Friday, June 5, 2009

Cosmic Contract Language

(Originally posted on October 29, 2009)
In Thursday's Wall Street Journal is an article about the trend of drafting contracts with cosmic language like that which was presented to a Bulgarian folk-singing group at a tryout for the TV show America's Got Talent. A clause in the contract warned that their actions that day could be "edited, in all media, throughout the universe, in perpetuity."

This sort of language, relevant mainly in the context of the arts (but see the full article for an example, complete with an allusion to the Big Bang, of its use re: pickles), is apparently motivated by a desire to account for the unknown, and perhaps is reflective too of a very high confidence in the national space program. The Journal article notes that the members of the folk-singing group "briefly contemplated whether they should give away the rights of hurtling their images and voices across the galaxies forever." Then they signed the contract.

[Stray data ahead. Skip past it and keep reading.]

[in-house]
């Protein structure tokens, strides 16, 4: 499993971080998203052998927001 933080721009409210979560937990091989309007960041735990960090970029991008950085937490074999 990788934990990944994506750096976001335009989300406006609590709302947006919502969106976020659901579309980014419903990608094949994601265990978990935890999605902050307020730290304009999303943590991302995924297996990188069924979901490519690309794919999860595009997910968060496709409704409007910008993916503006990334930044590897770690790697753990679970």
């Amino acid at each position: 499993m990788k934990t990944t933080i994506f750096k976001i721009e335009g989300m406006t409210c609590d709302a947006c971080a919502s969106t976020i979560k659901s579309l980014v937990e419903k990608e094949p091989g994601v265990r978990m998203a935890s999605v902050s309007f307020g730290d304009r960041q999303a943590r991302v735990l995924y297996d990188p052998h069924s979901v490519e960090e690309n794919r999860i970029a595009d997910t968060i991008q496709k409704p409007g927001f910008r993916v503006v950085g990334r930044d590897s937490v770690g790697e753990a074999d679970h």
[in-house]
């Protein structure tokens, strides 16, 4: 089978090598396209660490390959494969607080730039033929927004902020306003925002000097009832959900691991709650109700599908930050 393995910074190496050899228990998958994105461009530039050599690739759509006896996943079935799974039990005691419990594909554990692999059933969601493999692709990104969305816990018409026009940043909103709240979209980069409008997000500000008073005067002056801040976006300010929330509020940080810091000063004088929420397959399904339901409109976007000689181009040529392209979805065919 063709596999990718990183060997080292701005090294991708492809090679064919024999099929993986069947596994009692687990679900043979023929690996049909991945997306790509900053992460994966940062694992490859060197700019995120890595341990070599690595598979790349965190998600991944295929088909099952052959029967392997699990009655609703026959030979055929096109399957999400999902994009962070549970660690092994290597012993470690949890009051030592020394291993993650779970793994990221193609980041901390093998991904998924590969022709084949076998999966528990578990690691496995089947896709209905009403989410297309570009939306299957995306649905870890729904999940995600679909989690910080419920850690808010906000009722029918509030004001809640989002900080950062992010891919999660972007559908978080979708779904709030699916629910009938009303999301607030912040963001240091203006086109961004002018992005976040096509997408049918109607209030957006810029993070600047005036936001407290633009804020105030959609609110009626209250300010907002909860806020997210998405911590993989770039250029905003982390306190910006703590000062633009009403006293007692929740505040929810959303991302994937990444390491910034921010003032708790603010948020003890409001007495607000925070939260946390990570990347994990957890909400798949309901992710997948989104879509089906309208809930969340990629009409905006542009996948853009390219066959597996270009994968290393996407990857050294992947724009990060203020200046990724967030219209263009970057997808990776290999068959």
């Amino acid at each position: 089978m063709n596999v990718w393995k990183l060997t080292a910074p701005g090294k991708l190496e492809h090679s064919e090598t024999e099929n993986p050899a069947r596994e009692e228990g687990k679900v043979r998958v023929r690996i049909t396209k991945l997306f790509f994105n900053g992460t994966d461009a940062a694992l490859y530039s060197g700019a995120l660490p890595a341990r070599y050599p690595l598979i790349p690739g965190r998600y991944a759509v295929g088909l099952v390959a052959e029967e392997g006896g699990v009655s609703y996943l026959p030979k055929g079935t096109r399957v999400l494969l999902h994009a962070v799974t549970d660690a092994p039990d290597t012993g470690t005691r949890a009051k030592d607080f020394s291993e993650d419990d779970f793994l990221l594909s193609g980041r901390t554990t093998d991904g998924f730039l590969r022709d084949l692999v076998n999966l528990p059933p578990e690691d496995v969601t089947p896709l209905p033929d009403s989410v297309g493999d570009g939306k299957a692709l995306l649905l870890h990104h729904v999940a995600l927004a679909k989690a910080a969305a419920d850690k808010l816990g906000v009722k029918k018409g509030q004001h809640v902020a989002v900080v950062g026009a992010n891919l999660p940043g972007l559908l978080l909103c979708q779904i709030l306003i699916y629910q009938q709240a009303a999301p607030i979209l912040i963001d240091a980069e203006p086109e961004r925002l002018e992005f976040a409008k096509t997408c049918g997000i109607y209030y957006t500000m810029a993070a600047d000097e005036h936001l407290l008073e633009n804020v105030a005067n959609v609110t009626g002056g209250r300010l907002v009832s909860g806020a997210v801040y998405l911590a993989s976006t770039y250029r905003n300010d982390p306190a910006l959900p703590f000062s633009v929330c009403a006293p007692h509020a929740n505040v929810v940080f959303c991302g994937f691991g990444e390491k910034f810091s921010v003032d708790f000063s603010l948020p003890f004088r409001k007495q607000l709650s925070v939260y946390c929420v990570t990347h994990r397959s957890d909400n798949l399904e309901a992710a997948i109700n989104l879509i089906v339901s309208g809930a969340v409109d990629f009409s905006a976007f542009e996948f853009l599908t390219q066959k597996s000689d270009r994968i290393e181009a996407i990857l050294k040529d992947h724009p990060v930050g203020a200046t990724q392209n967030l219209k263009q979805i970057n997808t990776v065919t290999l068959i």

Of course professional opinions vary as to the desirability of using such cosmic (the use of 'global' doesn't seem to do justice) language in contracts. Attorney and law school lecturer Ken Adams thinks the use of such language is "silly", and suggests its use could be a way of drumming up business for lawyers. How so? "It [cosmic language] adds an aura of magic- you're dabbling in the occult and you of course need a lawyer to guide you through the mysteries."

But associate professor of law Eric Goldman has a different view. He thinks the cosmic language "could be 'a stroke of brilliant foresight.'" Goldman says in the future, folks looking at contracts drafted without cosmic language might say, "What were they thinking? Why didn't they get the Mars rights?" That would be embarrassing.

Whatever the case, this article comes a few years too late for me. I could have turned it into an entirely novel law review note: Cosmic Language in Contracts and its Ramifications, Toward a Theory of Inter-Galactic Unconscionability.

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